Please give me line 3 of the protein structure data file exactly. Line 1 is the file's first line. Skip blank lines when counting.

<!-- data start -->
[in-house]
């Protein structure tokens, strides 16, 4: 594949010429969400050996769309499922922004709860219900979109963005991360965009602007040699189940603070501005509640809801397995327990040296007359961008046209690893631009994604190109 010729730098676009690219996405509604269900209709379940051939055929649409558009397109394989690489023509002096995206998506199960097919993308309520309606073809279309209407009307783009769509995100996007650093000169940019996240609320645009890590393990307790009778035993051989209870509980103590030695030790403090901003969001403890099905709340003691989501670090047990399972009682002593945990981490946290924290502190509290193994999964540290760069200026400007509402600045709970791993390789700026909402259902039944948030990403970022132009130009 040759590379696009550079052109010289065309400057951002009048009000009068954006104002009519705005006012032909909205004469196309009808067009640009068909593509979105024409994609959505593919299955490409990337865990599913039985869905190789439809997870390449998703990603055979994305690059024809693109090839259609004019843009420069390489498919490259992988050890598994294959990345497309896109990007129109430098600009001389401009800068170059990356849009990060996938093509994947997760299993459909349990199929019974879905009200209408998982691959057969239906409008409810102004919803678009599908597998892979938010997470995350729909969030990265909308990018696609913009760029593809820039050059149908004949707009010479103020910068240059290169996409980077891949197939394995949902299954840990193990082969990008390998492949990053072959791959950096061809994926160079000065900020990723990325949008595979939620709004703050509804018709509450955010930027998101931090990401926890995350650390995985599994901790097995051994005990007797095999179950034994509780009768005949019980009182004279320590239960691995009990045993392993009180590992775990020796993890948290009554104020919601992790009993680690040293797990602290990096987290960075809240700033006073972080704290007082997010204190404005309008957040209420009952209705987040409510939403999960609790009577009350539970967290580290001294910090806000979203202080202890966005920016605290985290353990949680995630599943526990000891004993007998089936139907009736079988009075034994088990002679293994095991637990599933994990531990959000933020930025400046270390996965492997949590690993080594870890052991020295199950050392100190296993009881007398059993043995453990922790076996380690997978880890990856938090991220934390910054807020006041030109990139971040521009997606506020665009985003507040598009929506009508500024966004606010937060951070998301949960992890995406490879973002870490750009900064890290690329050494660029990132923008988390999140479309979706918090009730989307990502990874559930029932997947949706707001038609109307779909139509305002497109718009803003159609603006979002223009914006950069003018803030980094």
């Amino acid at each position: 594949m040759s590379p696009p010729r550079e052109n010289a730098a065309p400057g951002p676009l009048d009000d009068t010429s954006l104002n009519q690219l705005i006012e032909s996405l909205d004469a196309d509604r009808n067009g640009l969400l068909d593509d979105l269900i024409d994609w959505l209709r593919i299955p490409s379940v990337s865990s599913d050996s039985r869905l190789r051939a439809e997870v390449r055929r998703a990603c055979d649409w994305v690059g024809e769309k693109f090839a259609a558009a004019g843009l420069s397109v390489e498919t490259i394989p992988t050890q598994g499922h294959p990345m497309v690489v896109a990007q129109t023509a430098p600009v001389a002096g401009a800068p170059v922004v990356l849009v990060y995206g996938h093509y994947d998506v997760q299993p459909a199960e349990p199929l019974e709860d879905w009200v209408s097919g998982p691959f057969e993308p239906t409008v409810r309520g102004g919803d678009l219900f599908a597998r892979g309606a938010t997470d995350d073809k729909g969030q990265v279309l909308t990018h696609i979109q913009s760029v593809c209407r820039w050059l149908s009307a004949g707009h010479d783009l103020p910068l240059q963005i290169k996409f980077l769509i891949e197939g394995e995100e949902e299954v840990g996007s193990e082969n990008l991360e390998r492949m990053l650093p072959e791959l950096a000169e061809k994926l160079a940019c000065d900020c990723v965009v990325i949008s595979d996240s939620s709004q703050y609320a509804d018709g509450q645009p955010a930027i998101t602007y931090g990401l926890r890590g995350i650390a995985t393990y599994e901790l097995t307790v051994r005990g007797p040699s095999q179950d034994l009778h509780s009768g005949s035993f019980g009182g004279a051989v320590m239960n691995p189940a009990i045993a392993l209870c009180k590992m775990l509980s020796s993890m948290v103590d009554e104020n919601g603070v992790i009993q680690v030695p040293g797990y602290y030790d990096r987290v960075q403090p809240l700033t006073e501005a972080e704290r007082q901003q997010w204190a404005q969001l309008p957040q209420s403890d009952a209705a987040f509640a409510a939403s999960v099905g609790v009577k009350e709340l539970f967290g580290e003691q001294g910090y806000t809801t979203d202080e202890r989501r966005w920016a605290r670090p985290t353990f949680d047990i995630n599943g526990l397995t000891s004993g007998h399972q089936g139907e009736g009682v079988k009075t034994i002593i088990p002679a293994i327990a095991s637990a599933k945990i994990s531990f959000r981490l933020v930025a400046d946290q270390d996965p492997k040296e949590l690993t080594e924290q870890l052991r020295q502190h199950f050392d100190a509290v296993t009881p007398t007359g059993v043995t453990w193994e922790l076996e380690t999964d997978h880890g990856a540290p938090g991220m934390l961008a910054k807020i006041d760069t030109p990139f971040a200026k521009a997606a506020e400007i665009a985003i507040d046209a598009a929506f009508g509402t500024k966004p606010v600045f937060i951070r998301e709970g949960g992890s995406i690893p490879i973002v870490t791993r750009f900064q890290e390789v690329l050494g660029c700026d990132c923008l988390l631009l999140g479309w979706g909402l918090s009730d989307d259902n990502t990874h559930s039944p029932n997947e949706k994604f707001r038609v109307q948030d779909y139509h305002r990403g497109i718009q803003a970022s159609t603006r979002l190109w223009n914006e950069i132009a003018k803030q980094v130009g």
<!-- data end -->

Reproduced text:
């Amino acid at each position: 594949m040759s590379p696009p010729r550079e052109n010289a730098a065309p400057g951002p676009l009048d009000d009068t010429s954006l104002n009519q690219l705005i006012e032909s996405l909205d004469a196309d509604r009808n067009g640009l969400l068909d593509d979105l269900i024409d994609w959505l209709r593919i299955p490409s379940v990337s865990s599913d050996s039985r869905l190789r051939a439809e997870v390449r055929r998703a990603c055979d649409w994305v690059g024809e769309k693109f090839a259609a558009a004019g843009l420069s397109v390489e498919t490259i394989p992988t050890q598994g499922h294959p990345m497309v690489v896109a990007q129109t023509a430098p600009v001389a002096g401009a800068p170059v922004v990356l849009v990060y995206g996938h093509y994947d998506v997760q299993p459909a199960e349990p199929l019974e709860d879905w009200v209408s097919g998982p691959f057969e993308p239906t409008v409810r309520g102004g919803d678009l219900f599908a597998r892979g309606a938010t997470d995350d073809k729909g969030q990265v279309l909308t990018h696609i979109q913009s760029v593809c209407r820039w050059l149908s009307a004949g707009h010479d783009l103020p910068l240059q963005i290169k996409f980077l769509i891949e197939g394995e995100e949902e299954v840990g996007s193990e082969n990008l991360e390998r492949m990053l650093p072959e791959l950096a000169e061809k994926l160079a940019c000065d900020c990723v965009v990325i949008s595979d996240s939620s709004q703050y609320a509804d018709g509450q645009p955010a930027i998101t602007y931090g990401l926890r890590g995350i650390a995985t393990y599994e901790l097995t307790v051994r005990g007797p040699s095999q179950d034994l009778h509780s009768g005949s035993f019980g009182g004279a051989v320590m239960n691995p189940a009990i045993a392993l209870c009180k590992m775990l509980s020796s993890m948290v103590d009554e104020n919601g603070v992790i009993q680690v030695p040293g797990y602290y030790d990096r987290v960075q403090p809240l700033t006073e501005a972080e704290r007082q901003q997010w204190a404005q969001l309008p957040q209420s403890d009952a209705a987040f509640a409510a939403s999960v099905g609790v009577k009350e709340l539970f967290g580290e003691q001294g910090y806000t809801t979203d202080e202890r989501r966005w920016a605290r670090p985290t353990f949680d047990i995630n599943g526990l397995t000891s004993g007998h399972q089936g139907e009736g009682v079988k009075t034994i002593i088990p002679a293994i327990a095991s637990a599933k945990i994990s531990f959000r981490l933020v930025a400046d946290q270390d996965p492997k040296e949590l690993t080594e924290q870890l052991r020295q502190h199950f050392d100190a509290v296993t009881p007398t007359g059993v043995t453990w193994e922790l076996e380690t999964d997978h880890g990856a540290p938090g991220m934390l961008a910054k807020i006041d760069t030109p990139f971040a200026k521009a997606a506020e400007i665009a985003i507040d046209a598009a929506f009508g509402t500024k966004p606010v600045f937060i951070r998301e709970g949960g992890s995406i690893p490879i973002v870490t791993r750009f900064q890290e390789v690329l050494g660029c700026d990132c923008l988390l631009l999140g479309w979706g909402l918090s009730d989307d259902n990502t990874h559930s039944p029932n997947e949706k994604f707001r038609v109307q948030d779909y139509h305002r990403g497109i718009q803003a970022s159609t603006r979002l190109w223009n914006e950069i132009a003018k803030q980094v130009g």